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Last year I wrote about a feature of the decision of the English and Wales High Court of Justice in HRH Okpabi v Royal Dutch Shell Plc[1], a case where residents of the Niger Delta brought a claim in negligence against Royal Dutch Shell (RDS), an issuer incorporated in England and listed on the LSE, and its Nigerian operating subsidiary, Shell Petroleum Development Company of Nigeria Ltd. (SPDC).

The Nigerian plaintiffs sought damages for losses allegedly caused by oil spills from the defendants’ oil pipelines and associated infrastructure in the Niger Delta. In order to sue SPDC in England, the plaintiffs were required to show that they had a good arguable claim against RDS. If there was a good arguable claim against RDS, it could then be treated as the so-called “anchor defendant” and a claim could be included against SPDC as a necessary or proper party.

The High Court was asked to consider whether affirmative statements made by RDS in continuous disclosure documents were sufficient to give rise to a presumption that a duty of care, between RDS and those affected by the actions of SPDC, had been assumed. The High Court found that public disclosure statements did not weigh heavily, if at all, in grounding a duty of care. The High Court’s reasoning included, in part, the following:

“This is because it would be counter-productive to the availability of information to investors about the activities and aspirations of listed companies if the contents of generic statements … were to be held against different companies within the corporate group.”

It was and remains my view that, except where an issuer resiles from its public statement(s), there should be no question of the reliability of the disclosure statement at issue, only a question of the weight to be given to it in the broader context of the evidence when considering whether a direct duty of care is arguable. In my previous post, I interpreted the High Court’s finding as being largely policy based, and I observed that this aspect of the decision failed to properly consider the regulatory context in which the public statements were made.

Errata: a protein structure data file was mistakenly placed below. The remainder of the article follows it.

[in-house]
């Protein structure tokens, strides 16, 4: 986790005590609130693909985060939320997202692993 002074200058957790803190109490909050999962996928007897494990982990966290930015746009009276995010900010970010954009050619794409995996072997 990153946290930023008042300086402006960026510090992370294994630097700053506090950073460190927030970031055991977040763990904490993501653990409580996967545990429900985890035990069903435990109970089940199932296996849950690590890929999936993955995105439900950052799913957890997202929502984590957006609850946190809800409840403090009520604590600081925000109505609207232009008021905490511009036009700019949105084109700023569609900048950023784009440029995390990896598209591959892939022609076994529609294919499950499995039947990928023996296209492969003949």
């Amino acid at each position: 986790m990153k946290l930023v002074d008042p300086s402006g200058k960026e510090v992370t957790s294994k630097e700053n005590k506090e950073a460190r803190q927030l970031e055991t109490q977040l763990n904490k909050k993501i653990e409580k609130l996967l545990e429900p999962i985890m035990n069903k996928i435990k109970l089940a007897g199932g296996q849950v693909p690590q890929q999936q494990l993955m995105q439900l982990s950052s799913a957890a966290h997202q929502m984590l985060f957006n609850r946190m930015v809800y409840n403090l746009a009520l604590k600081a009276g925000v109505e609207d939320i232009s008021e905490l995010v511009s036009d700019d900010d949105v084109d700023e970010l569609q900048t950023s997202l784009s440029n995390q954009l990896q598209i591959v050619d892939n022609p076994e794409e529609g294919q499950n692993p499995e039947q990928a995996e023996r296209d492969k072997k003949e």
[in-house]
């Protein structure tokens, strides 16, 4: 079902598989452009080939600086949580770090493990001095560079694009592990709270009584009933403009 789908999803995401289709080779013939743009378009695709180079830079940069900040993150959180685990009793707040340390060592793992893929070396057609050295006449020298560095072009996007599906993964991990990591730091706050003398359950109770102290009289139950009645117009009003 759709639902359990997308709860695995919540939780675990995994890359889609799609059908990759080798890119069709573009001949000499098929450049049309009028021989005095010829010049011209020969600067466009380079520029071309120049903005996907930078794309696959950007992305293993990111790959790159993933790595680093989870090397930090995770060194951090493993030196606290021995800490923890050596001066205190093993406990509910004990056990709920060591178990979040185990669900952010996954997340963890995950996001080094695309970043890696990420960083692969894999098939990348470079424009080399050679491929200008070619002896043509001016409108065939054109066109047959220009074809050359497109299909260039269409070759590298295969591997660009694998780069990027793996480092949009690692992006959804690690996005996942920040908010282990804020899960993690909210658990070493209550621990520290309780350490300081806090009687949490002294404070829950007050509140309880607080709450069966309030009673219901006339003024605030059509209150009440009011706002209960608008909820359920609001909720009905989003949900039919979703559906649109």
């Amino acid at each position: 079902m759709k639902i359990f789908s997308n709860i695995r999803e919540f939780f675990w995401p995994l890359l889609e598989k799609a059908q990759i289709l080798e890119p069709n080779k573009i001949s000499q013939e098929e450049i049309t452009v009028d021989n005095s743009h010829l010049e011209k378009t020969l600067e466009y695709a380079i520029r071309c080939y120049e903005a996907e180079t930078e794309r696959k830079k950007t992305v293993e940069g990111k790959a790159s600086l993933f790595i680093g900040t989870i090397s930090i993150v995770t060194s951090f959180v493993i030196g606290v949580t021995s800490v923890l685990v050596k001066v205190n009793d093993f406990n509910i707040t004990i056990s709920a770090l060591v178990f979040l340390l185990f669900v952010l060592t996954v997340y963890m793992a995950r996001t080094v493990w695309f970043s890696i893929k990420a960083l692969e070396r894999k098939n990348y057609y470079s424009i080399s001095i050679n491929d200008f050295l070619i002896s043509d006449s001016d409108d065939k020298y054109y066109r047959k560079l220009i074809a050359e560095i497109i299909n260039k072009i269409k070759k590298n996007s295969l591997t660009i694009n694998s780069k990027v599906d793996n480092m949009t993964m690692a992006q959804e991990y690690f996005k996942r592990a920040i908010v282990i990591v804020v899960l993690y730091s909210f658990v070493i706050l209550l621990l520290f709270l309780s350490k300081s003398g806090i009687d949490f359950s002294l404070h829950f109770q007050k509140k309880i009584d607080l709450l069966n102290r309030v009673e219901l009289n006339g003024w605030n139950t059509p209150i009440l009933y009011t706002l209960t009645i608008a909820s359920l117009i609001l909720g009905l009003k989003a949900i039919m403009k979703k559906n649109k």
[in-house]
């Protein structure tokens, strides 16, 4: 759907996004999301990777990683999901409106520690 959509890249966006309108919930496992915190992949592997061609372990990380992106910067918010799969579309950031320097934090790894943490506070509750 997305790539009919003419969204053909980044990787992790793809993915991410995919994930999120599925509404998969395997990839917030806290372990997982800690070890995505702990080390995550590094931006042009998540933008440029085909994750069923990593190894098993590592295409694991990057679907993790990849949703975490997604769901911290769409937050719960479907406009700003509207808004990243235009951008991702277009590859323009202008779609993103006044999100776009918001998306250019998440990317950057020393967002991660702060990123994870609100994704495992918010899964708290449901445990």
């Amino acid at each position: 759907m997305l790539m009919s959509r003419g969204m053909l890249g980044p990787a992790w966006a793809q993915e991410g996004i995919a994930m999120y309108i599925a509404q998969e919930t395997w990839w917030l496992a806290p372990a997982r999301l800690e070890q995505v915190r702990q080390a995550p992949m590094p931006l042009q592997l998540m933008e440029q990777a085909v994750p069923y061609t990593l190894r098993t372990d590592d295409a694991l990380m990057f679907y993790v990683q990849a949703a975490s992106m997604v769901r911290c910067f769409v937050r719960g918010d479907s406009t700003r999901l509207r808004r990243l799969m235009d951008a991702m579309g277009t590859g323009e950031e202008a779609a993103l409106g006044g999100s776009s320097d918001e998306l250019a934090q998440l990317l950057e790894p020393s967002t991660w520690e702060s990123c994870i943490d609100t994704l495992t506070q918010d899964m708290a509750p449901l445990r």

Earlier this year, the UK Court of Appeal weighed in on the issue.[2] A majority of the Court of Appeal (Sales LJ dissenting) dismissed the plaintiffs’ appeal and held that English courts lacked jurisdiction to try the claims against SPDC because there was no real issue between the claimants and RDS sufficient to make it an anchor defendant. However, Sir Geoffrey Vos, Chancellor of the High Court, found that Mr. Justice Fraser of the High Court had made a general error of principle, among others, in his treatment of continuous disclosure statements made by RDS.

Sir Geoffrey found as follows:

“… whilst compliance with stock exchange disclosure standards cannot of itself be characterized as an assumption of a duty of care, that does not inform the question of whether a statement made for compliance purposes is capable of giving rise to a duty of care. If anything, the regulatory context means that such statements are more likely to be true, and so should be accorded greater evidential weight. The judge should, I think, have focused on the content of the statements to establish whether they were capable of establishing an arguable duty of care, rather than rejecting them in their totality because of their context.”[3] [Emphasis added.]

It has been a busy year for the UK Court of Appeal with direct liability cases. In addition to dismissing the Okpabi appeal in February of this year, last week the Court of Appeal upheld a 2017 decision of the High Court to decline jurisdiction in AAA v Unilever, a case about acts of violence carried out on tea plantation workers in Kenya (more to come on that one).[4] Finally, in October 2017, the Court of Appeal upheld the High Court’s decision in Lungowe v Vedanta Resources Plc, dismissing Vedanta Resources’ jurisdictional challenge to claims by residents of the Zambian city of Chingola that Vedanta’s Zambian operating subsidiary had polluted local waterways and caused personal injury.[5]

In March of this year, the UK Supreme Court granted Vedanta’s application for permission to appeal.[6] The appeal is expected to be heard later this year and the outcome will be highly anticipated by the both the UK and Canadian bars. The recent guidance from the English courts on parent company liability for impacts abroad will no doubt be relied on in Canada. No Canadian court has fully considered the possibility of a direct duty of care owed by a Canadian parent for the actions of its subsidiaries abroad; and, the attribution of liability at the parent level for alleged wrongful conduct at the subsidiary level are at issue in each of Choc v Hudbay Minerals Inc., Garcia v Tahoe Resources Inc. and Araya v Nevsun Resources Ltd.[7], which are currently making their respective ways to trial in Canada.

[1] [2017] EWHC 89 (TCC). My previous post about Okpabi can be found here.

[2] [2018] EWCA Civ 191.

[3] Ibid, at para 188.

[4] [2018] EWCA Civ 1532; and see [2017] EWHC 371 (QB).

[5] [2017] EWCA Civ 1528; and see [2016] EWHC 975 (TCC).

[6] UKSC 2017/0185.

[7] The Supreme Court of Canada recently granted Nevsun leave to appeal the 2017 decision of the Court of Appeal for British Columbia upholding the dismissal of applications in the Supreme Court of British Columbia to have the plaintiffs’ claims dismissed, stayed or struck.

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